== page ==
Posted by: crudbasher | February 1, 2012

When Teachers Are Free Agents

(cc) John McNab

If you look at other industries that have undergone Disaggregation forced by improved communications, you will see a natural tendency for people with talent to represent themselves. For example, actors used to be pretty much owned by a single studio for their whole career. This changed and actors can now work in any movie for any studio. Sports is the same way. Players are drafted, play some time with their first team, but at some point they become free agents and can leave.

Perhaps universities will adopt the same model? Hire a promising young teacher, and lock them into a contract for a certain amount of time. After that time though they can leave and offer their services for hire. Of course nothing stops them from leaving now of course, but they tend to go to from one school to another. There are now a few startup online learning companies that have other ideas.

The article below talks about the Stanford professors that created a stir last year by their free massive online courses. Turns out, they are going solo.

Learning only needs two things to happen: A learner and a source of information/knowledge. That source can be an online video, a book, or a conversation with another person. A teacher is a person who is trained to make sure that conversation is as effective as possible in getting the learner to learn what they are seeking. Everything else such as football teams, dorms, classrooms, fraternities, and Assistant Deputy Directors of Diversity, are secondary to learning. They might still be things people want in a college experience, but many other people will want just the learning thank you very much. Like many things in society today, maybe you will be able to ala carte your learning experience?

If you do still want the college experience, perhaps you will choose a campus where you want to live, then assemble your own course of study by registering for online courses from around the world. These would be taught by freelance teachers who use various online platforms to reach their students directly? The initial course would be low cost but offer a lot of “value added” things you can purchase. Things such as textbooks, tutors, and even exclusive lectures for small groups with the teacher? Each student can get what they need in whatever form they want.

This is not the end of universities. It is the beginning of an alternative.

    • Last week, news broke that Professor Sebastian Thrun would be stepping down from teaching at Stanford to launch an online learning company called Udacity. Udacity is an outgrowth of his incredibly popular Artificial Intelligence class offered through Stanford last fall.
    • Now it appears that two other Stanford professors Daphne Koller and Andrew Ng (Ng taught last term’s massive Machine Learning class) have started their own company, Coursera, one that offers a very similar service as Thrun’s.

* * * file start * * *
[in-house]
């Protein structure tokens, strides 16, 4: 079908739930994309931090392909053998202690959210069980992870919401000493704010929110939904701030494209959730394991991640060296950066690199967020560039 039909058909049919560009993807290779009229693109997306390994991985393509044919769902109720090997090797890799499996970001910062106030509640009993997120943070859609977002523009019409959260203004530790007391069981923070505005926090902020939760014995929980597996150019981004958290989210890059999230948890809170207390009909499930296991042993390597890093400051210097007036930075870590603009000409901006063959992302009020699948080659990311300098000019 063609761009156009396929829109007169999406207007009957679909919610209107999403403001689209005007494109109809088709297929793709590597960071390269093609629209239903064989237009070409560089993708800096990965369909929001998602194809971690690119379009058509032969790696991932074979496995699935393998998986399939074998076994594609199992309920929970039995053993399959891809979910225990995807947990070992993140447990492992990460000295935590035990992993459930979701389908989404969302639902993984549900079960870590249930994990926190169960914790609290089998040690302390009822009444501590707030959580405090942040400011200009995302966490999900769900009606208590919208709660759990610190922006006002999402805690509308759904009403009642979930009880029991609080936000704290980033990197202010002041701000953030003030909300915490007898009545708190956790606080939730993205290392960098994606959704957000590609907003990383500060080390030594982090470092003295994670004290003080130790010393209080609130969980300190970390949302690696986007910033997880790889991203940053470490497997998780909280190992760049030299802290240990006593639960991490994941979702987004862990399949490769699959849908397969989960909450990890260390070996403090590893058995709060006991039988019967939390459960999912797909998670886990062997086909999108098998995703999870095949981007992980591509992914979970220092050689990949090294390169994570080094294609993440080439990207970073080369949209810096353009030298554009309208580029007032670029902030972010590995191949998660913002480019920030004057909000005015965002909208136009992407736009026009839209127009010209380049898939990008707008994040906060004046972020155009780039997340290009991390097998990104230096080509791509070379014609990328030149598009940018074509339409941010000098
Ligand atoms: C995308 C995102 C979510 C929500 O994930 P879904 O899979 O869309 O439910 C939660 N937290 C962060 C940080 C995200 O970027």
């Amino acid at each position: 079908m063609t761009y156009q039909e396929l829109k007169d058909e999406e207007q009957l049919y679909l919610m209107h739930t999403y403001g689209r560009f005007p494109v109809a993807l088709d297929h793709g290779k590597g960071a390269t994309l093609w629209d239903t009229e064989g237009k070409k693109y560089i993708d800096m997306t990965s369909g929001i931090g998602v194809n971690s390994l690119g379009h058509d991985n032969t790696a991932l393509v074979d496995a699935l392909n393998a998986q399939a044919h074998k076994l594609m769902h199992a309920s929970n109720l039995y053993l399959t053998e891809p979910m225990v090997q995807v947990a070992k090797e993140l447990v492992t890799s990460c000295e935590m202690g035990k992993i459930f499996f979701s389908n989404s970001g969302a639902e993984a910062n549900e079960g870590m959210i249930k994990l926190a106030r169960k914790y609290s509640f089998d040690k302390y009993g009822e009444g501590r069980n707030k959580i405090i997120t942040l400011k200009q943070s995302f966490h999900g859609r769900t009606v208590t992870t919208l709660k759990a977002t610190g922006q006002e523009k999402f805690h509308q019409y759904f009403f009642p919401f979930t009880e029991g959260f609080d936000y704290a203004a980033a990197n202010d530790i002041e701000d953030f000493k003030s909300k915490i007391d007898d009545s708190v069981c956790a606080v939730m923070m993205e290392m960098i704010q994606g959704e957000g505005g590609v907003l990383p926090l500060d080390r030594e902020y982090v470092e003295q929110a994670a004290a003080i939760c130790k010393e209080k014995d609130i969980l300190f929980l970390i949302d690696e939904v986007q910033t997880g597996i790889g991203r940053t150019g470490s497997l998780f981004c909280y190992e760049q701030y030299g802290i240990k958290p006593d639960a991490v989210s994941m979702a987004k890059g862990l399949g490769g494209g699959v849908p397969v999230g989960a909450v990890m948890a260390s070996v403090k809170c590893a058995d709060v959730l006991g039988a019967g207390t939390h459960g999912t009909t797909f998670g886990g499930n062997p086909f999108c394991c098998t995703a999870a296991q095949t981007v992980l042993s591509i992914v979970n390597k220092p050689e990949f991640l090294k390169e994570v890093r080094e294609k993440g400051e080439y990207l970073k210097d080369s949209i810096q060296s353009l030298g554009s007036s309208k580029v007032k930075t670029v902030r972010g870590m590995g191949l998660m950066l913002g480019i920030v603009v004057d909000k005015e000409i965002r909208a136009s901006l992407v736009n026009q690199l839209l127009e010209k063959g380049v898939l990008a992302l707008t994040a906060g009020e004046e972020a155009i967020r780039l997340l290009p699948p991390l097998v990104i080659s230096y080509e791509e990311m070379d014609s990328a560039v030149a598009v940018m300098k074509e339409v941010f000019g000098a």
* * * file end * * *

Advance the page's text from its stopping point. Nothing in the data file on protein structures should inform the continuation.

• But rather than leaving the university and the professoriate entirely, it appears as though Koller and Ng are working with universities to extend their reach online. Coursera will be the platform that runs many of the upcoming online classes from Stanford (including CS 101 and Cryptography). It also appears as though the platform will be used by UC Berkeley for its Software Engineerring for SaaS course.
    • Stanford was “none-too-enthusiastic” about the prospect of these massive online courses particularly when it came to the whole question of credentialing for successful completion.

Posted from Diigo. The rest of my favorite links are here.

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Responses

  1. “Free agent” is a euphamism for “adjunct” and we are already there. It makes teaching a LOT less attractive for most people. Overall quality might not drop right away because of the proliferation of PhDs coming out of traditional eduation. But two or three generations from now, things may look very different. It won’t necessarily be worse, but I don’t think it will be better.

  2. Heh ok first I like your name. You have a point but I think the problem is an adjunct isn’t hired by the students, they are hired by the universities. By disaggregating the courses out of the university into an independent object, students will directly hire them to fill spaces in a custom curriculum. The independent teachers would then be able to set whatever price they feel they are worth (and the market will bear). It will all be based on reputation. If you are a great teacher and the students like you, word will get around the social networks and those students will want to add your course to their curriculum. Having a direct relationship between student and teacher will help the market set the appropriate value. What do you think?

    Thank you so much for your thoughtful comment!


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